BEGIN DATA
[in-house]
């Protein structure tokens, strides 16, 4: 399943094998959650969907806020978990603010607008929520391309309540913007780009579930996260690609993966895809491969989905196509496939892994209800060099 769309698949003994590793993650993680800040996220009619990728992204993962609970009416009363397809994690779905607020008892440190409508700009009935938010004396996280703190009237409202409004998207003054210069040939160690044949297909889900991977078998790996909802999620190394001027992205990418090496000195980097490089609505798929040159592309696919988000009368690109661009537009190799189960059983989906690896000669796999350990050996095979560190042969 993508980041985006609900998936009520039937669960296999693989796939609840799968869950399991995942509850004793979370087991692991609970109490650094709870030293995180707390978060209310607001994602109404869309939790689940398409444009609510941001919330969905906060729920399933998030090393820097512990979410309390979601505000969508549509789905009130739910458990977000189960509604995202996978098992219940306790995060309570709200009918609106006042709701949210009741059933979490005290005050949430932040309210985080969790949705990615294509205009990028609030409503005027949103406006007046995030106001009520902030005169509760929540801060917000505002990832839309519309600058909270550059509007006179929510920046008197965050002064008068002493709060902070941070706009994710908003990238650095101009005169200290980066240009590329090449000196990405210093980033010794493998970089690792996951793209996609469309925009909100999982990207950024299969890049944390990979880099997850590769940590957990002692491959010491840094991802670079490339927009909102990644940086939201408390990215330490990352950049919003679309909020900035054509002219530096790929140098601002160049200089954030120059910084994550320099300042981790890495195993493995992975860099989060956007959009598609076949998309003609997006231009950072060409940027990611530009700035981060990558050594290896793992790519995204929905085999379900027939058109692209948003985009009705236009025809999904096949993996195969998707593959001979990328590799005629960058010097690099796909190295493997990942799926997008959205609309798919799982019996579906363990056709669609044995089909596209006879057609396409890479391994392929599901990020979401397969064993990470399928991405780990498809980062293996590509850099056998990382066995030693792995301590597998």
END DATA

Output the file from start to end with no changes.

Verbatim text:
[in-house]
């Protein structure tokens, strides 16, 4: 399943094998959650969907806020978990603010607008929520391309309540913007780009579930996260690609993966895809491969989905196509496939892994209800060099 769309698949003994590793993650993680800040996220009619990728992204993962609970009416009363397809994690779905607020008892440190409508700009009935938010004396996280703190009237409202409004998207003054210069040939160690044949297909889900991977078998790996909802999620190394001027992205990418090496000195980097490089609505798929040159592309696919988000009368690109661009537009190799189960059983989906690896000669796999350990050996095979560190042969 993508980041985006609900998936009520039937669960296999693989796939609840799968869950399991995942509850004793979370087991692991609970109490650094709870030293995180707390978060209310607001994602109404869309939790689940398409444009609510941001919330969905906060729920399933998030090393820097512990979410309390979601505000969508549509789905009130739910458990977000189960509604995202996978098992219940306790995060309570709200009918609106006042709701949210009741059933979490005290005050949430932040309210985080969790949705990615294509205009990028609030409503005027949103406006007046995030106001009520902030005169509760929540801060917000505002990832839309519309600058909270550059509007006179929510920046008197965050002064008068002493709060902070941070706009994710908003990238650095101009005169200290980066240009590329090449000196990405210093980033010794493998970089690792996951793209996609469309925009909100999982990207950024299969890049944390990979880099997850590769940590957990002692491959010491840094991802670079490339927009909102990644940086939201408390990215330490990352950049919003679309909020900035054509002219530096790929140098601002160049200089954030120059910084994550320099300042981790890495195993493995992975860099989060956007959009598609076949998309003609997006231009950072060409940027990611530009700035981060990558050594290896793992790519995204929905085999379900027939058109692209948003985009009705236009025809999904096949993996195969998707593959001979990328590799005629960058010097690099796909190295493997990942799926997008959205609309798919799982019996579906363990056709669609044995089909596209006879057609396409890479391994392929599901990020979401397969064993990470399928991405780990498809980062293996590509850099056998990382066995030693792995301590597998």